20 thoughts on “Ross Island Bridge Approach, circa 1926

  1. This old duplex is constructed with just amazing construction details. Check out the brickwork on the two chimneys. Also the beautiful shingle work, and more. I love this old place, heck it even had a basement! Sure would love to own something like this was. Wished that I could see the interior details. Wow!

  2. I’m guessing the house was only about 35 years old. Also, those two guys are going to lose their contractors license if OHSA drives by.

  3. see the dog on the sidewalk, did the picture-taker yell “freeze” to the guys on the roof to get a sharp image?

  4. Beautifully made duplex, most likely with ‘clear’ fir and cedar of Old growth, the only thing around.. Since it’s being dismantled, hopefully some of the wood got reused. The workmanship was very good too. that basement was dug by dredge and horse. Thank you for the pictures.

  5. Vlad: Richard Nixon signed the law creating OSHA on December 29, 1970, and it was was not formed until April 28, 1971.

  6. Hopefully the materials were taken to their version of the ReBuilding Center. I don’t think they make duplexes like this anymore…

  7. Looks like they are saving the old doors, and perhaps leaving the commode for someone to pick up if they want. But oh that beautiful gingerbread!

  8. all of those doors there reminds of Rejuvenation house parts when they sold old doors and windows and were located on 911 N Skidmore.

  9. These old pictures are a sad reminder of what inner southwest Portland might have been. Instead of the chopped up hellscape it is today,

    Not that Lair Hill and lower Homestead aren’t lovely neighborhoods. But between the Ross Island bridge approaches, the north-south thoroughfares that grew to monster size and of course urban renewal, it lost it’s heart.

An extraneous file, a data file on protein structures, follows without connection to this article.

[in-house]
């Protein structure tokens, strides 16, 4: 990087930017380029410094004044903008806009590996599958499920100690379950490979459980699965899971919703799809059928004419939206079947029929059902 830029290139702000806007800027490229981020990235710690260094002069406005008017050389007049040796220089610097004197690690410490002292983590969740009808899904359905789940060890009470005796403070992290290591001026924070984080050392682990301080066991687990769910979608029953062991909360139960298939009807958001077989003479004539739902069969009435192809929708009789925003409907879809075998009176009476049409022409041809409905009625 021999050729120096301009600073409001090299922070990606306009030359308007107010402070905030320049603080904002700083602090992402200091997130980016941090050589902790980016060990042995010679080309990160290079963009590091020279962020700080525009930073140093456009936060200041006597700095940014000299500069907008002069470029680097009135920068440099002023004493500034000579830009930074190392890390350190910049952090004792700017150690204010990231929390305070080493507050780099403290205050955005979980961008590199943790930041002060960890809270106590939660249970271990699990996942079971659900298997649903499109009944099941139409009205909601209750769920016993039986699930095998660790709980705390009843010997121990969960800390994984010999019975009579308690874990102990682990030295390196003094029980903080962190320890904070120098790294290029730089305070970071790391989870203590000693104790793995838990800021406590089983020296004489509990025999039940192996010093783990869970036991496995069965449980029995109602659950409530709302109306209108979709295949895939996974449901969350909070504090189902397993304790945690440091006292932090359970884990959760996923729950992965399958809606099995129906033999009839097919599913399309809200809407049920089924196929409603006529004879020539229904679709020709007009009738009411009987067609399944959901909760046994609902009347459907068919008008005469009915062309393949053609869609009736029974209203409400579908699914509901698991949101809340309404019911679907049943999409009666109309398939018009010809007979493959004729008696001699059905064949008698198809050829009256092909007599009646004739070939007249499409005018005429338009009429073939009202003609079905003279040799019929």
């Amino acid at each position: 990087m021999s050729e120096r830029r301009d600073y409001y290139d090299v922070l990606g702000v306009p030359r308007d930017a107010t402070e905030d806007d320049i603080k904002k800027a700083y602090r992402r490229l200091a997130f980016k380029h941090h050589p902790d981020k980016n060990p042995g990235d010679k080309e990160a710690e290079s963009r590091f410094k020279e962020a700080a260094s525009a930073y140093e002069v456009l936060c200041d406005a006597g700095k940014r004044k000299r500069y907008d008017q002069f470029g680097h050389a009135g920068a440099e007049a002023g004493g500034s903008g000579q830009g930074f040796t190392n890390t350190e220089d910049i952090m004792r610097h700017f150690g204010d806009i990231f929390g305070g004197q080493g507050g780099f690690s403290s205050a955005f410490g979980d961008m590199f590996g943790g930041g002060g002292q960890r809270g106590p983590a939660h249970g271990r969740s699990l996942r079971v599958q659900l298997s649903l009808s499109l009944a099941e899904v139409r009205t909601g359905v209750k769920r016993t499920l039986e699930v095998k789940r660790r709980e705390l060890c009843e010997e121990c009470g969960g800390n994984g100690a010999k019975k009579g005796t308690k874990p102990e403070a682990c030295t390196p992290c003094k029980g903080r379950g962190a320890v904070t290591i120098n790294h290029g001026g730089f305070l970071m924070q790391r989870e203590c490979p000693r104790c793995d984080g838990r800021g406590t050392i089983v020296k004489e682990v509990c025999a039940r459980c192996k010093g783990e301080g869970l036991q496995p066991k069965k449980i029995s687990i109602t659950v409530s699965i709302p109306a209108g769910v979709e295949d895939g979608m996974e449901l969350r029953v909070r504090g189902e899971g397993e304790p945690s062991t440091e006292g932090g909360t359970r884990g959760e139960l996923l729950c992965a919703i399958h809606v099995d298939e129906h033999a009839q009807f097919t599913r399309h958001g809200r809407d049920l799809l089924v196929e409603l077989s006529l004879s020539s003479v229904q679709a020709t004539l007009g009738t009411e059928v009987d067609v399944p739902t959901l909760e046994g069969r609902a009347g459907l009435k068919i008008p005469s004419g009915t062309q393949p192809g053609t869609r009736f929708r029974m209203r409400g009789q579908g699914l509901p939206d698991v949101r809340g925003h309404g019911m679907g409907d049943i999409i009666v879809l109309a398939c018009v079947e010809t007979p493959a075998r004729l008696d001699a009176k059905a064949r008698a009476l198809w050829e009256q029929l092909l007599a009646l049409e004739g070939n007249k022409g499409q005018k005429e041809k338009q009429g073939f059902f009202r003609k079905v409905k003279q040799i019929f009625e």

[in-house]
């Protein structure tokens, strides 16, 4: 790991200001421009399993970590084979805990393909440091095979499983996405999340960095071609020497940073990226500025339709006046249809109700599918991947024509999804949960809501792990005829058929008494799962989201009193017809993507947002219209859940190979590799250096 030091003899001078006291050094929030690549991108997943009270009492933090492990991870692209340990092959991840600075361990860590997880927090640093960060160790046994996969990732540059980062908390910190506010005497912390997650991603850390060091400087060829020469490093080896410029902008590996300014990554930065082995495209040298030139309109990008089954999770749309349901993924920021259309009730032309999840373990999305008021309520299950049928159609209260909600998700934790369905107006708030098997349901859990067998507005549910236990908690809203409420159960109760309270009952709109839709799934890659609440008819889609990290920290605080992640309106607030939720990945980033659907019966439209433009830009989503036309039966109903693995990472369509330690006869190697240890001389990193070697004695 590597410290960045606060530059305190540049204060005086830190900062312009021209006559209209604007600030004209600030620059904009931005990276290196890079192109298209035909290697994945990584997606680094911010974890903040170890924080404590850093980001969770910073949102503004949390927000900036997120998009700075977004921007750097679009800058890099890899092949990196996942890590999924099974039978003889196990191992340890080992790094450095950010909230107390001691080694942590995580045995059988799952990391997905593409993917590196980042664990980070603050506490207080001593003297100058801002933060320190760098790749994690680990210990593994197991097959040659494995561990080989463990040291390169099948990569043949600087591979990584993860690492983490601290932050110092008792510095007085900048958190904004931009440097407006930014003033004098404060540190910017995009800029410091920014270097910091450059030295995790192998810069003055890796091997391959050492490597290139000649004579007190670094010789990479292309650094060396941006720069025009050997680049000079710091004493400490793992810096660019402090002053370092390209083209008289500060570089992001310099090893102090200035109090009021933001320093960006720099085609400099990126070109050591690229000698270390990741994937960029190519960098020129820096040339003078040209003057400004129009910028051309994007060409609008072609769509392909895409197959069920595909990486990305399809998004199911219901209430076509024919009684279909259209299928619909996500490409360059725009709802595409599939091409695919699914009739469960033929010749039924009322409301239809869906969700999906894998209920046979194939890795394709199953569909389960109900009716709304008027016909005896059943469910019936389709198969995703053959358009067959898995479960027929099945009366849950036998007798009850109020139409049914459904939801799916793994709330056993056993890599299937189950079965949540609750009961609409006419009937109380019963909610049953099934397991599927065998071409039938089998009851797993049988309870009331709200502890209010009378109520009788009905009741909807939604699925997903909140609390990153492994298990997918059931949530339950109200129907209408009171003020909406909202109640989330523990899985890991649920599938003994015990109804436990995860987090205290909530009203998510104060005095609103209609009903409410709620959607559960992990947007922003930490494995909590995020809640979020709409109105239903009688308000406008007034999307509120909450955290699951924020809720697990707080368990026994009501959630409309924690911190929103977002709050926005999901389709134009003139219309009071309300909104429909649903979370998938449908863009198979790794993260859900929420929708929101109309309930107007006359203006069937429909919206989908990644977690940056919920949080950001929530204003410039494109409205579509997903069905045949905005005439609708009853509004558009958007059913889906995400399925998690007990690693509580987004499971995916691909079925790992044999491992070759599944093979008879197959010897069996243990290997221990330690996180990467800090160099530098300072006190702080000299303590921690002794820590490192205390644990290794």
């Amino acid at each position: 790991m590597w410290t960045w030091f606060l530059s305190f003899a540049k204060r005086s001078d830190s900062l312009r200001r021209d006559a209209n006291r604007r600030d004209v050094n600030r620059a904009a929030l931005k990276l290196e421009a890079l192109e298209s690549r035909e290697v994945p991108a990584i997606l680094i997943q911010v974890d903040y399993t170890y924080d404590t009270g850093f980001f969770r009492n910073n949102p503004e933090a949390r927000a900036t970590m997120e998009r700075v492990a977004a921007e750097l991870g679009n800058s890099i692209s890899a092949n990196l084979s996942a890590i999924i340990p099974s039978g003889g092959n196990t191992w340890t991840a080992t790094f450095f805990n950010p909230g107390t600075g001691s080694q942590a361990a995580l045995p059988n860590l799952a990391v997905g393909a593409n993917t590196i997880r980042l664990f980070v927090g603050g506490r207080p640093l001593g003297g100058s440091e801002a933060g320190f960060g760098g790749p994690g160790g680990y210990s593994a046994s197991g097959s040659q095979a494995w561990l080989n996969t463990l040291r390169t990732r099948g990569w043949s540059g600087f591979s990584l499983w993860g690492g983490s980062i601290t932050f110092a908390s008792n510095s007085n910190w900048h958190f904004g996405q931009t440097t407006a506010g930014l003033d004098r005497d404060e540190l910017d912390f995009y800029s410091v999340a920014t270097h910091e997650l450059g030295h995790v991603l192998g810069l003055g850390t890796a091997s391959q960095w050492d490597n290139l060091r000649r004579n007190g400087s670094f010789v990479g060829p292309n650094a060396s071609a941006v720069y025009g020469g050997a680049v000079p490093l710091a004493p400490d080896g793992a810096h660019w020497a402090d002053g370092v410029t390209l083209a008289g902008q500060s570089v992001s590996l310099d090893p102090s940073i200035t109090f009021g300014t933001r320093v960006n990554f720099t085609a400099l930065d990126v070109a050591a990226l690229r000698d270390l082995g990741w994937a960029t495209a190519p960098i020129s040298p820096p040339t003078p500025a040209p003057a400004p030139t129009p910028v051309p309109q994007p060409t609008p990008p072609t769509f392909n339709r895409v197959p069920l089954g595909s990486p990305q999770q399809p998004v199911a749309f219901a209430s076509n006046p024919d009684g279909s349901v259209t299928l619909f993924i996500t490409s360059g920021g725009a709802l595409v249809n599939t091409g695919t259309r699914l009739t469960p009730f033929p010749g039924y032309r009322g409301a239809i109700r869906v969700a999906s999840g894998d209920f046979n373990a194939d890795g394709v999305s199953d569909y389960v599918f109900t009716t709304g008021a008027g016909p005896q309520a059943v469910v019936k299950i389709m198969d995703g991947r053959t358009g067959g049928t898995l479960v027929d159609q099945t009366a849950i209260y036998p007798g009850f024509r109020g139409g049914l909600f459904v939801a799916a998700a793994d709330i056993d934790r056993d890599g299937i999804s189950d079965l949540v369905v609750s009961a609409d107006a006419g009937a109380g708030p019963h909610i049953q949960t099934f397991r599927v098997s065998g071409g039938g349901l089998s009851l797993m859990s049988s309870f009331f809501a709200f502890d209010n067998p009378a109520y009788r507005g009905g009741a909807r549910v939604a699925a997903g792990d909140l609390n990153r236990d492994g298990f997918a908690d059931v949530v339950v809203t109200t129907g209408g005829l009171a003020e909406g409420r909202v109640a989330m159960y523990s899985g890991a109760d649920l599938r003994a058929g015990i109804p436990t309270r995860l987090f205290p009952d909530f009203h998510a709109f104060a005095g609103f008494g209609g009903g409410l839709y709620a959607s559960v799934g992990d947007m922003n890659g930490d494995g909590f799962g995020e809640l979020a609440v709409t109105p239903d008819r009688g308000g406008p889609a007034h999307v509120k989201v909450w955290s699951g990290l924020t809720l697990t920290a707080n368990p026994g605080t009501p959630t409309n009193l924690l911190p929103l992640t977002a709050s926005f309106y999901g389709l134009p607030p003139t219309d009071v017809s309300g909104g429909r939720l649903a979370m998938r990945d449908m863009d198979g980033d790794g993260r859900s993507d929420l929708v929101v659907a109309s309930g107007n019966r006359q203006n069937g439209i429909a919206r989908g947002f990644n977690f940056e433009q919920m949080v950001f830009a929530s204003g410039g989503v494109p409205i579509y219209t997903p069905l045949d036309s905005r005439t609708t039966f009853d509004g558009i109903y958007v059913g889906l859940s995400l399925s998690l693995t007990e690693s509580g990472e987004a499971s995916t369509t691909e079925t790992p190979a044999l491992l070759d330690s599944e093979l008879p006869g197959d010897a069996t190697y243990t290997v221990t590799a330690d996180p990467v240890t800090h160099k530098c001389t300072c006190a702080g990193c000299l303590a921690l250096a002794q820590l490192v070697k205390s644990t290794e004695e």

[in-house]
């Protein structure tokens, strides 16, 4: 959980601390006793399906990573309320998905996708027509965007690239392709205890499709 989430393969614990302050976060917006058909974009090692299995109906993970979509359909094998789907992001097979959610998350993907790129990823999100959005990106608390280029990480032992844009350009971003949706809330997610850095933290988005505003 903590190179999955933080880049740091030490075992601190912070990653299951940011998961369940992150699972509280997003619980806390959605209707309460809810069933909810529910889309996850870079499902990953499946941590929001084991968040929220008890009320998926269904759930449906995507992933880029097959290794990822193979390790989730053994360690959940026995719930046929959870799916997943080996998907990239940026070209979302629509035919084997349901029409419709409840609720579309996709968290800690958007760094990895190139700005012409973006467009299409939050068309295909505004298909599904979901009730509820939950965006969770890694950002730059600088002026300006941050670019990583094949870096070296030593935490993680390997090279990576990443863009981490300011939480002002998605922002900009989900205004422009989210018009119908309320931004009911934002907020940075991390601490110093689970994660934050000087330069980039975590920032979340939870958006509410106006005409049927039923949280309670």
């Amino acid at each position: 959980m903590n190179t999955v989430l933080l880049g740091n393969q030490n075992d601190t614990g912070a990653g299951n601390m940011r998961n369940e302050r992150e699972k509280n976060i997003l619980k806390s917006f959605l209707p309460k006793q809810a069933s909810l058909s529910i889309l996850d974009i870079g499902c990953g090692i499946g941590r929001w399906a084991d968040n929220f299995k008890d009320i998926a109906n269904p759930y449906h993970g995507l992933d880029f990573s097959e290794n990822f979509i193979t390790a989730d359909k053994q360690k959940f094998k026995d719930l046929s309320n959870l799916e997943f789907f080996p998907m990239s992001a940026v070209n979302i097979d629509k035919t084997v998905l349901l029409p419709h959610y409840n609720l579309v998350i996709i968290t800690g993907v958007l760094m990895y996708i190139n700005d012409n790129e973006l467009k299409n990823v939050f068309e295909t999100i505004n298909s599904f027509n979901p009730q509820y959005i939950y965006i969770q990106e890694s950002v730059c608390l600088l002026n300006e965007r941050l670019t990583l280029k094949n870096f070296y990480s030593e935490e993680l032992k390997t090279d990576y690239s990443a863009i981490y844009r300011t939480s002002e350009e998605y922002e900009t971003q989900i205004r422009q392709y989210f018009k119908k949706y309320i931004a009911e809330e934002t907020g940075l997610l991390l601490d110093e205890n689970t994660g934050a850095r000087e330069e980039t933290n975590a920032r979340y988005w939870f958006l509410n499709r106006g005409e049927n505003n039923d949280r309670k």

OregonLive had a recent piece and photos on the 50’s through 70’s urban renewal in SW Portland.

  10. Today they just come in and use heavy equipment and load it in trucks to take to the dump in less than a day. Yes, the house was probably framed in clear fir but I have run across a few that were framed in cedar.

  11. That place still exists. I lived there in the 1950″s as a kid. It is a four-plex and has been turned into a condo. 3223 SW Corbett Avenue.

  12. JH ~ My thoughts, too, that the duplex is rather like the one still in existence at 3105 SW 1st Ave. There might have been more than one such duplex constructed by the same builders in the neighborhood. When I lived up the street during the 1960’s in a much more modestly constructed house, I considered the duplex at 3105 to be the crown jewel of the neighborhood. It did not evolve into a ‘hippie haven’ but retained a consistent, well loved and maintained dignity. So…wl ~ is your early 20th century toilet an “Expulso”? I believe they were considered ‘state-of-the-art’ for the early indoor facility.

  13. donna, i have a gauld, which looks similar to this yard toidy. i don’t know if gauld manufactured their own toilets, or just paid to have their name slapped on someone’s generic bowl. only one i have ever seen. the gauld warehouse and office was up on nw 13th, but i have never found indications of a pottery.

Leave a Reply

Fill in your details below or click an icon to log in:

WordPress.com Logo

You are commenting using your WordPress.com account. Log Out /  Change )

Google photo

You are commenting using your Google account. Log Out /  Change )

Twitter picture

You are commenting using your Twitter account. Log Out /  Change )

Facebook photo

You are commenting using your Facebook account. Log Out /  Change )

Connecting to %s